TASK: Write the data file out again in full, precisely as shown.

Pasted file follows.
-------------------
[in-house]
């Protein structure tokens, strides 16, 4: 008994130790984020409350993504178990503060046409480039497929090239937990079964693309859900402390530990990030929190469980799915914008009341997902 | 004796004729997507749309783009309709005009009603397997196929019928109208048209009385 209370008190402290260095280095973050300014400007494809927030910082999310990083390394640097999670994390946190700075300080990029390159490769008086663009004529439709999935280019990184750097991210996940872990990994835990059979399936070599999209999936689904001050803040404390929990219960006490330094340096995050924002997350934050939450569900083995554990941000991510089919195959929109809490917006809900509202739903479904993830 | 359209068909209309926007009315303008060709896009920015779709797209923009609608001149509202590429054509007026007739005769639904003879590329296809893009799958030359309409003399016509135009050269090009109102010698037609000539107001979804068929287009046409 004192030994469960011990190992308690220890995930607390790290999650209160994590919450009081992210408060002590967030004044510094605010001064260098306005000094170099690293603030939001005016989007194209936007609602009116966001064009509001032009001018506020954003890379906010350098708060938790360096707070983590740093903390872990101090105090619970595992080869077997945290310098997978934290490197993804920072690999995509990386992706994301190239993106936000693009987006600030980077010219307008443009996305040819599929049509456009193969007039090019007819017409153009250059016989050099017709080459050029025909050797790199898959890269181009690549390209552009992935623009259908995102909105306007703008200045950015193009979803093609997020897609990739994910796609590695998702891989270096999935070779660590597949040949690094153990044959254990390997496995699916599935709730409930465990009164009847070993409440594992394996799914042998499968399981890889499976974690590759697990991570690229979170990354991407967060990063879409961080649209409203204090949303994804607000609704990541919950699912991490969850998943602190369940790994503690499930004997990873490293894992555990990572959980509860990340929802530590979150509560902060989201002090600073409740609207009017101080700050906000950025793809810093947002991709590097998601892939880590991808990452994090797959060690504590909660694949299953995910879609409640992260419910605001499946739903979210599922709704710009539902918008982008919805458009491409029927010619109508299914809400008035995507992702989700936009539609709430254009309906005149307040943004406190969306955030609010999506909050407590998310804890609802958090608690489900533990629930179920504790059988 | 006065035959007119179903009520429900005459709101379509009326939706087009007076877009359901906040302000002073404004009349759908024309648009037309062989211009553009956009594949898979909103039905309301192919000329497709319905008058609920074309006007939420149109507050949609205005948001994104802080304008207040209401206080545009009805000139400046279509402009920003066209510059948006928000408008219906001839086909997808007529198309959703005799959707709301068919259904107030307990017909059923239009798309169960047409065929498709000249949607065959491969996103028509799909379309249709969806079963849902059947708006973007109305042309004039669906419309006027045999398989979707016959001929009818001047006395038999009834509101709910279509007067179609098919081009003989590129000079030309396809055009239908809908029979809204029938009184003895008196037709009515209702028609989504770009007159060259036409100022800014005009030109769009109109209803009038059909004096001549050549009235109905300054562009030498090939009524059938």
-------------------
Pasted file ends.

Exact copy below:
[in-house]
């Protein structure tokens, strides 16, 4: 008994130790984020409350993504178990503060046409480039497929090239937990079964693309859900402390530990990030929190469980799915914008009341997902 | 004796004729997507749309783009309709005009009603397997196929019928109208048209009385 209370008190402290260095280095973050300014400007494809927030910082999310990083390394640097999670994390946190700075300080990029390159490769008086663009004529439709999935280019990184750097991210996940872990990994835990059979399936070599999209999936689904001050803040404390929990219960006490330094340096995050924002997350934050939450569900083995554990941000991510089919195959929109809490917006809900509202739903479904993830 | 359209068909209309926007009315303008060709896009920015779709797209923009609608001149509202590429054509007026007739005769639904003879590329296809893009799958030359309409003399016509135009050269090009109102010698037609000539107001979804068929287009046409 004192030994469960011990190992308690220890995930607390790290999650209160994590919450009081992210408060002590967030004044510094605010001064260098306005000094170099690293603030939001005016989007194209936007609602009116966001064009509001032009001018506020954003890379906010350098708060938790360096707070983590740093903390872990101090105090619970595992080869077997945290310098997978934290490197993804920072690999995509990386992706994301190239993106936000693009987006600030980077010219307008443009996305040819599929049509456009193969007039090019007819017409153009250059016989050099017709080459050029025909050797790199898959890269181009690549390209552009992935623009259908995102909105306007703008200045950015193009979803093609997020897609990739994910796609590695998702891989270096999935070779660590597949040949690094153990044959254990390997496995699916599935709730409930465990009164009847070993409440594992394996799914042998499968399981890889499976974690590759697990991570690229979170990354991407967060990063879409961080649209409203204090949303994804607000609704990541919950699912991490969850998943602190369940790994503690499930004997990873490293894992555990990572959980509860990340929802530590979150509560902060989201002090600073409740609207009017101080700050906000950025793809810093947002991709590097998601892939880590991808990452994090797959060690504590909660694949299953995910879609409640992260419910605001499946739903979210599922709704710009539902918008982008919805458009491409029927010619109508299914809400008035995507992702989700936009539609709430254009309906005149307040943004406190969306955030609010999506909050407590998310804890609802958090608690489900533990629930179920504790059988 | 006065035959007119179903009520429900005459709101379509009326939706087009007076877009359901906040302000002073404004009349759908024309648009037309062989211009553009956009594949898979909103039905309301192919000329497709319905008058609920074309006007939420149109507050949609205005948001994104802080304008207040209401206080545009009805000139400046279509402009920003066209510059948006928000408008219906001839086909997808007529198309959703005799959707709301068919259904107030307990017909059923239009798309169960047409065929498709000249949607065959491969996103028509799909379309249709969806079963849902059947708006973007109305042309004039669906419309006027045999398989979707016959001929009818001047006395038999009834509101709910279509007067179609098919081009003989590129000079030309396809055009239908809908029979809204029938009184003895008196037709009515209702028609989504770009007159060259036409100022800014005009030109769009109109209803009038059909004096001549050549009235109905300054562009030498090939009524059938």